Cover design by Andy Omel

Cover photograph by Nils Nilsen

Interior design by Vicki Hopewell

Interior photographs by Jeff Nelson

Gym location courtesy of Anytime Fitness, Boulder, Colorado

Composition by Jessica Xavier

v. 3.1

A note to readers: Double-tap on illustrations and tables to enlarge them. After art is selected, you may expand or pinch your fingers to zoom in and out.



PART IStrength Training Program Components

1Strength Training Versus Endurance Training

2By the Numbers: Reps, Sets, Weight, and Rest

3Progression Systems: How to Keep Moving Forward

PART IIProgram Preparation

4Strength Training Tools and Equipment

5Warm-up, Cooldown, and Flexibility

6Choosing Your Exercises and Order

7Sample Training Programs

PART IIIExercises

8Exercises for Core Conditioning

9Upper-Body Exercises for Swimming

10Lower-Body Exercises for Swimming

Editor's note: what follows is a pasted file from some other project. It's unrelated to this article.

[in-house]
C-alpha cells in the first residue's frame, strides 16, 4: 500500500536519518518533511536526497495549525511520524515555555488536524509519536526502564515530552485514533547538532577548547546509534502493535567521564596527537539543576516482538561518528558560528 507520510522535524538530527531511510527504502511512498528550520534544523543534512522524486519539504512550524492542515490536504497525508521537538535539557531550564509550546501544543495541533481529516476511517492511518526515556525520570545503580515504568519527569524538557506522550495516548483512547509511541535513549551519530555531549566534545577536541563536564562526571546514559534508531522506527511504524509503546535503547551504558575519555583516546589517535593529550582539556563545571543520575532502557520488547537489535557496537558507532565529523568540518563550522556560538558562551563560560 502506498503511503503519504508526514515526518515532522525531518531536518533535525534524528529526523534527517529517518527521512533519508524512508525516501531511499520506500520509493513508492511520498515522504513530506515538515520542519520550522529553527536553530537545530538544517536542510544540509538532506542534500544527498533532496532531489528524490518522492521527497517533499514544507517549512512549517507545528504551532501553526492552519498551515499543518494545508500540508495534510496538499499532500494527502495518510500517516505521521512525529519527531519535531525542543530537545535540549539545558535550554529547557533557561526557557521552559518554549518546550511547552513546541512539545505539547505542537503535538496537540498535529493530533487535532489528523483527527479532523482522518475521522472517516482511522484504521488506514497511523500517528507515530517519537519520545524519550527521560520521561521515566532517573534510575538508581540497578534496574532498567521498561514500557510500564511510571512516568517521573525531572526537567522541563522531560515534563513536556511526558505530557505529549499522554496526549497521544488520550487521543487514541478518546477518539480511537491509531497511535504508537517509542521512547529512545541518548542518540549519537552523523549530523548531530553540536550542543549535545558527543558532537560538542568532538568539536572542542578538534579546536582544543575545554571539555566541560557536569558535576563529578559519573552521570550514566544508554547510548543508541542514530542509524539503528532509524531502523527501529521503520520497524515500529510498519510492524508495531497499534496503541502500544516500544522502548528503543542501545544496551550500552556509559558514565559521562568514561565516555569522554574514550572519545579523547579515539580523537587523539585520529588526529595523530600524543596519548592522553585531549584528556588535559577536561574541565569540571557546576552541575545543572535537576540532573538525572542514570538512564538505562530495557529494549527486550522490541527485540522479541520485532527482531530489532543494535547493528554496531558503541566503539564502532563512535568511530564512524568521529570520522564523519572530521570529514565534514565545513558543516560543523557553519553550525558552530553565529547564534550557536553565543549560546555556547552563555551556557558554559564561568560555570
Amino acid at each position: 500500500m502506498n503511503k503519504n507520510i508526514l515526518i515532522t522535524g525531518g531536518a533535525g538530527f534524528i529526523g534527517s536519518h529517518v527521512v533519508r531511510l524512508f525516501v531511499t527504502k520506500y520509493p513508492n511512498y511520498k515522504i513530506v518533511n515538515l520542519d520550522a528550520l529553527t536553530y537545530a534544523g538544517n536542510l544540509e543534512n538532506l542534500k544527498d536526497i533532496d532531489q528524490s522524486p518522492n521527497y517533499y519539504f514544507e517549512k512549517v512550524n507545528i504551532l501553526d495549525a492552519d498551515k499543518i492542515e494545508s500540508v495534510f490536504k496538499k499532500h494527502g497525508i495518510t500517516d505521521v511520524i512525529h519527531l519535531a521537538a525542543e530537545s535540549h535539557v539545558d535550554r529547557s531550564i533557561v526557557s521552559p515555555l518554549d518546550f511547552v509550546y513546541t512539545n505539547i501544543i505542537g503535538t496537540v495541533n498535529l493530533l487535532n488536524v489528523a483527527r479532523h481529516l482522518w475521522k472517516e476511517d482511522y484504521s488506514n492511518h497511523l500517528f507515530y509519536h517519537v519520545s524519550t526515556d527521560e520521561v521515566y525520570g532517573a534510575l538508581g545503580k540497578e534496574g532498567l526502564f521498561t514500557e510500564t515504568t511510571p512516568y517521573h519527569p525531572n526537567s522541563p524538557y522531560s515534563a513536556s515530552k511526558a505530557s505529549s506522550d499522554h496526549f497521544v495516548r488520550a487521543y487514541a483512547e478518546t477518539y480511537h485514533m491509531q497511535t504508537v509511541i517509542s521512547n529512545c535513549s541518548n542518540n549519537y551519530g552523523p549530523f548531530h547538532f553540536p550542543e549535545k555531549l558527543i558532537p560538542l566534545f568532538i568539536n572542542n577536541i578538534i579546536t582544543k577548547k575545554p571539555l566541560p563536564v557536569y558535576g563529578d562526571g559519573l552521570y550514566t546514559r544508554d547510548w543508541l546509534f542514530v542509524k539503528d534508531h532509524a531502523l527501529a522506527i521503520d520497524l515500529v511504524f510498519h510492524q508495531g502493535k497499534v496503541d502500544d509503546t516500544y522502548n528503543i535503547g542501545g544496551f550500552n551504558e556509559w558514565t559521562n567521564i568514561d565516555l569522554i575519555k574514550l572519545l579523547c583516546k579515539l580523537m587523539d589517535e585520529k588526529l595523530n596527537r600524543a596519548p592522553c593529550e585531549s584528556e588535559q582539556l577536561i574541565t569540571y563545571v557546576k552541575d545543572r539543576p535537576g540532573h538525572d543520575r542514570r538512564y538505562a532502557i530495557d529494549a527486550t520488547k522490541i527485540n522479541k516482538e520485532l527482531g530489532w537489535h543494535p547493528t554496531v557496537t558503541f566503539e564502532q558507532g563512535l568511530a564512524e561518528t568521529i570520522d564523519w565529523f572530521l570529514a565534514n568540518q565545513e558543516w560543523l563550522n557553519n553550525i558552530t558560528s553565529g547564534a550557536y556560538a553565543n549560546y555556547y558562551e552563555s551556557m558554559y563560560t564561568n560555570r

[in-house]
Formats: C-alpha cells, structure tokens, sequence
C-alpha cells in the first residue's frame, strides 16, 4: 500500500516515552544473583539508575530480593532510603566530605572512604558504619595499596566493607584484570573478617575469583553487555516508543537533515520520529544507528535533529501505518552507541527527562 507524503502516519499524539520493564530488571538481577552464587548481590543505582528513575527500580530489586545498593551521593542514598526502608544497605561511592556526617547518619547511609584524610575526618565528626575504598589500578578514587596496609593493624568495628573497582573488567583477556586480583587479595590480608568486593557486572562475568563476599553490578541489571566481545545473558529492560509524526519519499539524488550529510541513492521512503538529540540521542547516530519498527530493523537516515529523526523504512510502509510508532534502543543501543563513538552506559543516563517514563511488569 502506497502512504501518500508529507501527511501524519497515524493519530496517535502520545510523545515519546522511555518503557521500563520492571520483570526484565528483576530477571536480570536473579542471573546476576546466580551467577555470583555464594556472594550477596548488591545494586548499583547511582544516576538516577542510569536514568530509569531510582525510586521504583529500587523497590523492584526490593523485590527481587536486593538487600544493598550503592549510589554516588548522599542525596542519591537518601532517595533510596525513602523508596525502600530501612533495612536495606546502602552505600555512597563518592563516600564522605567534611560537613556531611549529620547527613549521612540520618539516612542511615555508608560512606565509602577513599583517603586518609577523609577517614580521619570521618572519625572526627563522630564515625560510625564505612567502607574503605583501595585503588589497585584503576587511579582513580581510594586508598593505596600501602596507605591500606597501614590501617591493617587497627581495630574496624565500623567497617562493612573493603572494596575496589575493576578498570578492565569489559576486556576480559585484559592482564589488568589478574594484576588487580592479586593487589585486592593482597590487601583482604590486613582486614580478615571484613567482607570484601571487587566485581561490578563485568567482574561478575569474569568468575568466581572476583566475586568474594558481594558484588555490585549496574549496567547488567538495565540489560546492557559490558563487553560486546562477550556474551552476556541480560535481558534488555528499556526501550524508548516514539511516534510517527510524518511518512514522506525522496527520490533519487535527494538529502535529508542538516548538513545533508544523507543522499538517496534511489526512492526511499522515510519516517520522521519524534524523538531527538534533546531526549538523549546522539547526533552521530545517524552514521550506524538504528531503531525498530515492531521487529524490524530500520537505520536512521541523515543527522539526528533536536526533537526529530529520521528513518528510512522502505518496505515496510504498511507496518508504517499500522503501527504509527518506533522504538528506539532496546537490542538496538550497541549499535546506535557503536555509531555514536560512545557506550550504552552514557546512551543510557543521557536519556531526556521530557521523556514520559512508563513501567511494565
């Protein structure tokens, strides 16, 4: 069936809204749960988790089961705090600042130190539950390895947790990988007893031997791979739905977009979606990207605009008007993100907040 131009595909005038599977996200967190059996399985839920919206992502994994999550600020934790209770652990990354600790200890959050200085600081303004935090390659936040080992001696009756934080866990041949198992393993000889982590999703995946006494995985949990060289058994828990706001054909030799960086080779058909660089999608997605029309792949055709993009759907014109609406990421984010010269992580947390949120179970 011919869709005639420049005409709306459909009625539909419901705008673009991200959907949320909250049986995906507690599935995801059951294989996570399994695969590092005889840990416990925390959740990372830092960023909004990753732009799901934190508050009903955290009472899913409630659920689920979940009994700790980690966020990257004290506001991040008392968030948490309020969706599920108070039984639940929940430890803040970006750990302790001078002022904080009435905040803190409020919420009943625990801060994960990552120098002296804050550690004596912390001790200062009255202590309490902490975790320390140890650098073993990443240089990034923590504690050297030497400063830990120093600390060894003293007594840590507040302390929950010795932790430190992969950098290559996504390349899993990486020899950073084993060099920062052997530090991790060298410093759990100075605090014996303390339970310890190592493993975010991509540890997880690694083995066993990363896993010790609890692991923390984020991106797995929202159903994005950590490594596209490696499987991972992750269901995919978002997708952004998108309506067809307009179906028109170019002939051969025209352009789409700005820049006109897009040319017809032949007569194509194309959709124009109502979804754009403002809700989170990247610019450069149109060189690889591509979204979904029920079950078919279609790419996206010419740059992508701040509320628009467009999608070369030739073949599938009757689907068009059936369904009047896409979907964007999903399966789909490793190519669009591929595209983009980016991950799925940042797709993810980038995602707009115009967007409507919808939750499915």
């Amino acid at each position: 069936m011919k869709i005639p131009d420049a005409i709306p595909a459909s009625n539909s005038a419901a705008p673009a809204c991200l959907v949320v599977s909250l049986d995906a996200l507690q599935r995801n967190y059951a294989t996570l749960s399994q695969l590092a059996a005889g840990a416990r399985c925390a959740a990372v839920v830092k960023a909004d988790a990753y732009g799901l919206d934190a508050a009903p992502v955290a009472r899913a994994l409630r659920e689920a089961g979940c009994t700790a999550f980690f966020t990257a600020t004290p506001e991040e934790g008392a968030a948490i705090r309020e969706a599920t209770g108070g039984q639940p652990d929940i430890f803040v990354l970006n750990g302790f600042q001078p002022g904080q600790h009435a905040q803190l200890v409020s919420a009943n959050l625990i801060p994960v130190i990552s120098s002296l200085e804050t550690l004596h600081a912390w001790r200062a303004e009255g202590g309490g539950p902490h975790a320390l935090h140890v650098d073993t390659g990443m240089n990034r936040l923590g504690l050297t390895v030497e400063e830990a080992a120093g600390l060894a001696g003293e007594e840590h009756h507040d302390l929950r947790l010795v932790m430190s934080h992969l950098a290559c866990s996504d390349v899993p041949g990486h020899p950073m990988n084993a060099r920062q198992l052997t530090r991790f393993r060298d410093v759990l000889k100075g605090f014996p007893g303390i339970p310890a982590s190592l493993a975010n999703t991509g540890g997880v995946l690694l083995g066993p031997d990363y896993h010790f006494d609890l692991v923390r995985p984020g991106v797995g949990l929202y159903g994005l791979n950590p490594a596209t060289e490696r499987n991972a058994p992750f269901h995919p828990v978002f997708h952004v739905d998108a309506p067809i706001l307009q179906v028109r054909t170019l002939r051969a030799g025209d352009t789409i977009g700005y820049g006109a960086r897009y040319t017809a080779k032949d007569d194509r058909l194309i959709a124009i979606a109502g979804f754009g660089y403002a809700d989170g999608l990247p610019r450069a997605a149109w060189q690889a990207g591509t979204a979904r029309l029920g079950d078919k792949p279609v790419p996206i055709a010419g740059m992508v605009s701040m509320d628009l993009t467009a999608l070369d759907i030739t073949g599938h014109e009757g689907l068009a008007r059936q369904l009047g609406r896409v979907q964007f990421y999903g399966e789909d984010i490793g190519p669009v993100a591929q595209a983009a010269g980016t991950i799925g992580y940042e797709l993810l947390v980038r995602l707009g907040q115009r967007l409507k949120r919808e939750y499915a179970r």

11Upper-Body Exercises for Cycling

12Lower-Body Exercises for Cycling

13Upper-Body Exercises for Running

14Lower-Body Exercises for Running

Appendix A: Exercise Index

Appendix B: Muscular Endurance Exercises

Appendix C: Exercise Log of Goal Weights Based on 1-Rep Max


About the Author


Ever since the early 1960s, sport scientists and coaches have been looking for ways to make athletes bigger, faster, and stronger. While the science behind strength training is continually evolving, the principles of strength training haven’t changed wildly over the years. The best way to become stronger is really quite simple: Lift heavy stuff. However, when you are using strength training to prepare for a specific sport, it becomes more complex. Every sport places different physical demands on the body, so there isn’t one clear method that delivers the results every athlete is looking for. It’s particularly challenging to design a strength training program for a triathlete, who is training for three sports.